The Februaries since have felt quite the opposite. Winter in northern New England brings snow drifts to the window sills and wind that bites the cheeks. Evenings call for mugs of hot chocolate and piles of blankets. Quiet time away from the world, not standing on the edge of it ready to soar. February falls in the middle of Decisions Made and Time Will Tell. When award season rolls around, I always miss the shimmer, glow, potential, and possibility of that February of 2004. It arrives on cue each year and stays for only a few weeks. I turn on the television to watch the dresses and spot the places we went for ice cream. I listen to Ryan Seacrest and LA traffic reports in the mornings and put my old "LA mix" on repeat. I close my eyes at night and think of the LA sun, the boardwalks, beaches, cliffs, and mountains. And I dream, and dream, and dream.


I watched shots of the Upper West side each morning on Regis and Kelly. My brother would send me photos of New York in the fall and when I visited, we walked the Brooklyn Bridge under a perfect, blue sky. That fall he would meet my Dad for a Mets game or take the commuter train north to meet my Mom for a day of shopping at the outlets. My friends from college would meet up in Union Square for drinks after work and text me, "Wish you were here."

I was in my last year of grad school in Maine and alone in my program. Work isolated; I was lost in the dark; days and nights rolled into one; I looked up in time to see my world crumble. She came home one November afternoon to my splotchy face and heaving sobs. Nothing worked anymore. I cried so hard she told me not to go to my evening class. She held my hand. I never wanted to let go.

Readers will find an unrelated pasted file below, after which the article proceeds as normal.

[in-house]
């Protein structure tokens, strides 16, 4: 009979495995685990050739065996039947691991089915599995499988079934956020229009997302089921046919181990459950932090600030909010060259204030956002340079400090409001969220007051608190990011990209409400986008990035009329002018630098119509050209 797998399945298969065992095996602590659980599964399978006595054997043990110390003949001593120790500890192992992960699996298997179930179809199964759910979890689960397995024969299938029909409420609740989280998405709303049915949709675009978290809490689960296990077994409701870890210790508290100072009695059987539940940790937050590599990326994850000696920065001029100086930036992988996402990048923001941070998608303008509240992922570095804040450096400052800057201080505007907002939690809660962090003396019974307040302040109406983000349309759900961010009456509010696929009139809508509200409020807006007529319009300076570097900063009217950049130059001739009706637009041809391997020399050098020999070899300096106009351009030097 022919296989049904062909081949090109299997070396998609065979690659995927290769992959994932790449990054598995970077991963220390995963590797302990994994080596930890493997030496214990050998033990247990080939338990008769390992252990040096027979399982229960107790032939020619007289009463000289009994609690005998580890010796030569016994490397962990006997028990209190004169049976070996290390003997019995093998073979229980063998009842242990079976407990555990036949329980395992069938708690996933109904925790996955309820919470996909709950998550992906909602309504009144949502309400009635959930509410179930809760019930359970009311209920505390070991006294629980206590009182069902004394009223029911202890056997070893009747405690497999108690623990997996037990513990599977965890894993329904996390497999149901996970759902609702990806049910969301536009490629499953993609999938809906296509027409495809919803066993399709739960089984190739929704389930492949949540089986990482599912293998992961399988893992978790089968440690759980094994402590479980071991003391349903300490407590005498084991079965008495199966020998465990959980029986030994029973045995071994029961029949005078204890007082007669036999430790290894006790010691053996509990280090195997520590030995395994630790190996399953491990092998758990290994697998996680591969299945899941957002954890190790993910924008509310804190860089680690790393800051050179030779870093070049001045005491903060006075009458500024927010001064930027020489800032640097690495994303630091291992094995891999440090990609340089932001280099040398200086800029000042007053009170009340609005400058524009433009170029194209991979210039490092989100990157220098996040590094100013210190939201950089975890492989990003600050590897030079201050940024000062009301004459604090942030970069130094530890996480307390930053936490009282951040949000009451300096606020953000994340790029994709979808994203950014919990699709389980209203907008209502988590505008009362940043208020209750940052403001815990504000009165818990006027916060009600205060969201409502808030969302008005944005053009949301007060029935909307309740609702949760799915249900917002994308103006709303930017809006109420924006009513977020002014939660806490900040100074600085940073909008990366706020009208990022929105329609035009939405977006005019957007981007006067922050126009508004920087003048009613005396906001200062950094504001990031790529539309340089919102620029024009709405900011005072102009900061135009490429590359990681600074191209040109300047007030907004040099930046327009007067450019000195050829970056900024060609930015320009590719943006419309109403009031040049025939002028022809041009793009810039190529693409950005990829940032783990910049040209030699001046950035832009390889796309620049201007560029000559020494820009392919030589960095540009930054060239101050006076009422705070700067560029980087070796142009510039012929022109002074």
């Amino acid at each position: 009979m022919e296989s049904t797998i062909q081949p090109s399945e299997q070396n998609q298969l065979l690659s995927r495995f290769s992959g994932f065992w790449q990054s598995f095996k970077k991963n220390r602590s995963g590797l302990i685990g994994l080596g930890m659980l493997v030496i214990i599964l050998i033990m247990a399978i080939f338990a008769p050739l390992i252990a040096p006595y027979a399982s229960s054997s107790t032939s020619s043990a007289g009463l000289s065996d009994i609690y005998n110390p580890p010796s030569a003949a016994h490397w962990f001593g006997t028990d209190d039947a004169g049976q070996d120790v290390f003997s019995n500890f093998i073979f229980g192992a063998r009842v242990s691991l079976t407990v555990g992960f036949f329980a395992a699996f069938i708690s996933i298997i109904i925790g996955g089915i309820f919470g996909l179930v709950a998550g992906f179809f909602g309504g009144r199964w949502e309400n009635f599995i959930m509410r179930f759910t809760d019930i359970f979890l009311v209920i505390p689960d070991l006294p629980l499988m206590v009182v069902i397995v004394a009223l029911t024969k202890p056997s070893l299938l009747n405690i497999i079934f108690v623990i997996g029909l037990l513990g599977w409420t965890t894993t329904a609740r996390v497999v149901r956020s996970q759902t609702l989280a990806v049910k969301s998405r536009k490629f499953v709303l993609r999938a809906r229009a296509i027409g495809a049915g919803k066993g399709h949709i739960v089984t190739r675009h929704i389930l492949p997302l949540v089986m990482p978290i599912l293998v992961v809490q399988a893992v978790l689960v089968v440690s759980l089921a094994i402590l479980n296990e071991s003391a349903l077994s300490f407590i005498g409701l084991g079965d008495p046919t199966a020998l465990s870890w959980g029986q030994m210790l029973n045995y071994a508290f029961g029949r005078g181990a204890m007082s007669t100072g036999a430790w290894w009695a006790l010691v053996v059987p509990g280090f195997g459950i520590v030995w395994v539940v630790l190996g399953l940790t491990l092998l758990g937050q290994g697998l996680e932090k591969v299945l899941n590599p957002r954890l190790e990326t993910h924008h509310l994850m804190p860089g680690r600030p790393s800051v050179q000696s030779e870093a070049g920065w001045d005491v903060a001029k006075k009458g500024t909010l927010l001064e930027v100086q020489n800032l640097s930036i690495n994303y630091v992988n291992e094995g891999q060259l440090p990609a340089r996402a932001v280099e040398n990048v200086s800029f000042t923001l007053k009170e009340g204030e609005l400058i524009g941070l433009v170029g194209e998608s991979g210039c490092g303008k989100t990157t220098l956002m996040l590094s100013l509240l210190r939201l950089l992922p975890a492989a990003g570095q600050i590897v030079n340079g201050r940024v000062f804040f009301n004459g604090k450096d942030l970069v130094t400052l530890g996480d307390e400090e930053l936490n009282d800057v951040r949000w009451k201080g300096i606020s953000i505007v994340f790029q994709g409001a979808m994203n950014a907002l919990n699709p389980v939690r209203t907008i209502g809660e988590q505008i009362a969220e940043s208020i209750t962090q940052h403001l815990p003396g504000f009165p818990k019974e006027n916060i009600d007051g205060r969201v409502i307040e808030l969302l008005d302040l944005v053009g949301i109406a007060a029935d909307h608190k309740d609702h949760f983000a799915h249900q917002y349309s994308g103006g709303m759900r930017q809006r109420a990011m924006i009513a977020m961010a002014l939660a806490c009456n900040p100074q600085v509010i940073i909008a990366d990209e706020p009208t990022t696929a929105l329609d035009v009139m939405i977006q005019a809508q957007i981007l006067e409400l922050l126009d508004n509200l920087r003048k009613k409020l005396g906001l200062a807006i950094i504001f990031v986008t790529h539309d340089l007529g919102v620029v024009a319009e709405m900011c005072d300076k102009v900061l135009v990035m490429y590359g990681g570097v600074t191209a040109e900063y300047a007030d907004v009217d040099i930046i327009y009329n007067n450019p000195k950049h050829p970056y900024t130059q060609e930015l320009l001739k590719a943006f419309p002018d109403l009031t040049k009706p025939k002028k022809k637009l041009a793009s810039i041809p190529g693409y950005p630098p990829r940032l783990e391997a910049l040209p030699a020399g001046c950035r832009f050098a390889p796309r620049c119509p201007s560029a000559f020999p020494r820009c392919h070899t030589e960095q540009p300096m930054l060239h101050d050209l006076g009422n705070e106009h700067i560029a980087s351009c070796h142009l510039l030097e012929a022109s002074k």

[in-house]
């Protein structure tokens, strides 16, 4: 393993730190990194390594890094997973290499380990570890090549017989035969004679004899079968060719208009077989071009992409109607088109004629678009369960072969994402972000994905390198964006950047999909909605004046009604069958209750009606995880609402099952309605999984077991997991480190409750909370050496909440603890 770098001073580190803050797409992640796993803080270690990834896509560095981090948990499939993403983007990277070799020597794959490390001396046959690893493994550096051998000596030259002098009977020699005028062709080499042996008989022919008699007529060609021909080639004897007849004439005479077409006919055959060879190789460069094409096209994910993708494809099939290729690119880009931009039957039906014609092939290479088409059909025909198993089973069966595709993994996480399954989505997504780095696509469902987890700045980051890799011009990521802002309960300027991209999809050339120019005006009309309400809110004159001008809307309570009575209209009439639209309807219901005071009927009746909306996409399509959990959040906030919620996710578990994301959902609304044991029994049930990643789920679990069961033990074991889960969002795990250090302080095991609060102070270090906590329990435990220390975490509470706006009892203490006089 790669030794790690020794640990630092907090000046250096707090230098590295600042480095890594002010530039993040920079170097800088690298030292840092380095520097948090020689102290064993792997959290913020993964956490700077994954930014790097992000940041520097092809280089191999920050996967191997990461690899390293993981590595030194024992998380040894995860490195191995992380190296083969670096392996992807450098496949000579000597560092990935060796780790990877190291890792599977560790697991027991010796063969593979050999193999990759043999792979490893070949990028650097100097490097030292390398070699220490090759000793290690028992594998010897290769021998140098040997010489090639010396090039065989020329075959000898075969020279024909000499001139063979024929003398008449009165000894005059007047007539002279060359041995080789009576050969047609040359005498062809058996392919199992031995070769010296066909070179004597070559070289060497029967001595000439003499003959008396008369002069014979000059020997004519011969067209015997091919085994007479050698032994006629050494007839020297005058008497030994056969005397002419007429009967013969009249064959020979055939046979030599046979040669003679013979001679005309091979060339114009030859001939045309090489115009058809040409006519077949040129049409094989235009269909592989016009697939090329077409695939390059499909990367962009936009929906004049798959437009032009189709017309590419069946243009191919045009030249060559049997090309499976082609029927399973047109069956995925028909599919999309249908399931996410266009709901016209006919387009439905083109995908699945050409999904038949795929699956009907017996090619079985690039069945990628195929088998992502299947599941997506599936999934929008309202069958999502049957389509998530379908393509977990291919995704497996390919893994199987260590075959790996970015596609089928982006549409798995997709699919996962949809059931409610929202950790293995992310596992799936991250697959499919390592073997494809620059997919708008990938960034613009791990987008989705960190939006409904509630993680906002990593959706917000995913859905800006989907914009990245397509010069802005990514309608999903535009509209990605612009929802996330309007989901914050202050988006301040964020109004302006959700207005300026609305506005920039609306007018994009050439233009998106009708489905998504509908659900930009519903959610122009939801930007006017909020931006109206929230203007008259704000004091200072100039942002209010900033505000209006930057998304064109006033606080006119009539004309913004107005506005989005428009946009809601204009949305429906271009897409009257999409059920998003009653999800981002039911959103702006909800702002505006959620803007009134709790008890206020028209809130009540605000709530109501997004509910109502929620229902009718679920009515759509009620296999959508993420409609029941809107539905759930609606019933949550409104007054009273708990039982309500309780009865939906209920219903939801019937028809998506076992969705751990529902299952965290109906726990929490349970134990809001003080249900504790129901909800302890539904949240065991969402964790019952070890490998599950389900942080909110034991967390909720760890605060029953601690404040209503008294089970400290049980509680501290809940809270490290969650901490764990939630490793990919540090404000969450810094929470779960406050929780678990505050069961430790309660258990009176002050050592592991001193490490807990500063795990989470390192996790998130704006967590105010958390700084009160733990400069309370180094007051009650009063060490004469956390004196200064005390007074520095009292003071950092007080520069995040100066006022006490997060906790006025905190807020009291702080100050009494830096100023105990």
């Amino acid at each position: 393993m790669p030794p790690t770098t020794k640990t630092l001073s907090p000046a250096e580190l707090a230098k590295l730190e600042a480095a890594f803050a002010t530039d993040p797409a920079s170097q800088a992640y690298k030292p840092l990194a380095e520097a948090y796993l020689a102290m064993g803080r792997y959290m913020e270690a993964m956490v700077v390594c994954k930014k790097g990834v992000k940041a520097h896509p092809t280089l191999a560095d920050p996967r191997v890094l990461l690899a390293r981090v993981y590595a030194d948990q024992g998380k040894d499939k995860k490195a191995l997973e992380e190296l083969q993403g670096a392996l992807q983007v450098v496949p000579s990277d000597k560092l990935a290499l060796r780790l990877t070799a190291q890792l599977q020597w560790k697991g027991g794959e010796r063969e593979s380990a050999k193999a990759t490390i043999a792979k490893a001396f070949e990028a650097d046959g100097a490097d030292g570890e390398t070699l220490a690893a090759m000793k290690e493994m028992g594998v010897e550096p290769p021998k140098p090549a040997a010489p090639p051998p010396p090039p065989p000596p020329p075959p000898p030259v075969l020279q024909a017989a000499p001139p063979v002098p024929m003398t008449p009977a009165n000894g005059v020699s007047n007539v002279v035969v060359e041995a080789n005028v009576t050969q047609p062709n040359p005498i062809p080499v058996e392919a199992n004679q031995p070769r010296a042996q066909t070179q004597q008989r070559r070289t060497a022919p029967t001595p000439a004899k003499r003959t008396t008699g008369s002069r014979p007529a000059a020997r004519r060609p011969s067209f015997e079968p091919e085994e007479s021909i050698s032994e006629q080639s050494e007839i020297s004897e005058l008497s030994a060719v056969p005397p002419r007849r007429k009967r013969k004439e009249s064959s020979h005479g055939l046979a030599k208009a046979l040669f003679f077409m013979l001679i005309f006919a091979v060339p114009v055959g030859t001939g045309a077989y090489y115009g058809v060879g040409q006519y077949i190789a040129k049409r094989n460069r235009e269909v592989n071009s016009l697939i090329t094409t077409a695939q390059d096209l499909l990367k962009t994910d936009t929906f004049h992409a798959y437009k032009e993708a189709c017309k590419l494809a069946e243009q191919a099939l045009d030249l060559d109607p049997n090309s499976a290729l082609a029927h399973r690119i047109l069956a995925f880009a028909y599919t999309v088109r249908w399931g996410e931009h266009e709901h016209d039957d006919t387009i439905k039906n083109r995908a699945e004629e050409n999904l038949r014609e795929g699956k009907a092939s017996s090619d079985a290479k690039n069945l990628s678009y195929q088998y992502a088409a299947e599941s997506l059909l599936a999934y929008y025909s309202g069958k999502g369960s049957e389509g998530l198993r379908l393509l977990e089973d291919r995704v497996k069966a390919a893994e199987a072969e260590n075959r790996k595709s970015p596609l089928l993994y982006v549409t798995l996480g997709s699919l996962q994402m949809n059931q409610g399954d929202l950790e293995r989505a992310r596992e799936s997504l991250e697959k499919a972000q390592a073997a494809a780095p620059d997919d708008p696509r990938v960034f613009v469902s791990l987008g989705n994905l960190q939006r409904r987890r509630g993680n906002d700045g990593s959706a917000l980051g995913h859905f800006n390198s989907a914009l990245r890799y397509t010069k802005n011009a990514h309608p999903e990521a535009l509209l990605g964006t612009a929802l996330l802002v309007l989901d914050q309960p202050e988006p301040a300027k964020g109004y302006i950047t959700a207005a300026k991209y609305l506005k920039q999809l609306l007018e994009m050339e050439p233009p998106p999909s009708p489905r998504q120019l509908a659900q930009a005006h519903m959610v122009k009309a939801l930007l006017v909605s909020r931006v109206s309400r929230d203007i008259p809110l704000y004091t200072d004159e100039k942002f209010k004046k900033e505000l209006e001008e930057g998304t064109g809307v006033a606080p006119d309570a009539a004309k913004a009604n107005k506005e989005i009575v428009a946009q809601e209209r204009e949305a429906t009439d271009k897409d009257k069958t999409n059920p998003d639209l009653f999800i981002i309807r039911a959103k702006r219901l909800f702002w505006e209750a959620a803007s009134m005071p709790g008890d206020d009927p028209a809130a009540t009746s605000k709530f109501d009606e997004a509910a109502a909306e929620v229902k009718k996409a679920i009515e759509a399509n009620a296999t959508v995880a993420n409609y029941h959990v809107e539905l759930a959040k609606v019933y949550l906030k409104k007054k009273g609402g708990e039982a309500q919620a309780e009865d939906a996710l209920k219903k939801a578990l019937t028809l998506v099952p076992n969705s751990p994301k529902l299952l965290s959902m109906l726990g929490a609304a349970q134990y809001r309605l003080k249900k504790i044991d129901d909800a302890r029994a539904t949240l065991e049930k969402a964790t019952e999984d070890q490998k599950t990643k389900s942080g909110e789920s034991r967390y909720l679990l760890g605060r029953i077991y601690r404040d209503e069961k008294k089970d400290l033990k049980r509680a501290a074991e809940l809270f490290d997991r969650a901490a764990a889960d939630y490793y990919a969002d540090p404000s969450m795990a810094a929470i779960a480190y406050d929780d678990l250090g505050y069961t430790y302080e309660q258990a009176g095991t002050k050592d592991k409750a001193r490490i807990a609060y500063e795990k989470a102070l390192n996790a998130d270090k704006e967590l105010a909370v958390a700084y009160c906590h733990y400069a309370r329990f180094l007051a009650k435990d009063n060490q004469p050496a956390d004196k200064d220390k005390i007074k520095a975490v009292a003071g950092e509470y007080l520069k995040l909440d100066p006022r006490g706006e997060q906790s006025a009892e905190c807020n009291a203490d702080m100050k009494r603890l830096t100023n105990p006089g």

I missed home. Home. It had been a long time since that word weighed so much. I had an odd class schedule and an odd work schedule. I started to go home often and whenever possible. Not quite satisfied with suburban CT, I would take the train into NYC to spend time with my brother and friends. Back in Maine, I choked on my longing to be in New York. I shredded my days against images of my life in the city. I missed and I missed and I missed and it shackled my life in a way I had never felt before.

Until I realized I couldn't miss an experience I had never had. I wasn't wishing to return to a time or place in my past. I was wishing for something in my future. I felt a yearning, but it wasn't for the past, it was for the future. This was an extreme realization for a person who felt like her whole world had collapsed and she had no idea what the future held.


I miss Portland, Maine. I miss the brick buildings of the Old Port and the breakfast sandwiches on the West End. I miss the people I consider family and the familiarity of being part of a community, even if I felt like it wasn't the best fit for me. This missing is warm and light. I wear it often, like a favorite coat. It keeps me cozy, comfortable, protected.

I miss the mountains of Vermont, but their strength is also mine and it lies in my memories. I miss LA every February, but I'll always take those weeks to dream and revel in possibility. I miss college, still, but I know what it feels like to belong to a place, to find the perfect fit, and to love every single aspect of your entire life wholeheartedly. And I am certain my life will feel like that again.

Sometimes missing encompasses only every other breath and certain heartbeats. Sometimes missing requires standing still, and other times it requires a release of its boundless energy. Sometimes it arrives on schedule, and sometimes it sneaks in the back door, unexpected. I welcome it now. It brings my past into the present and then moves me forward.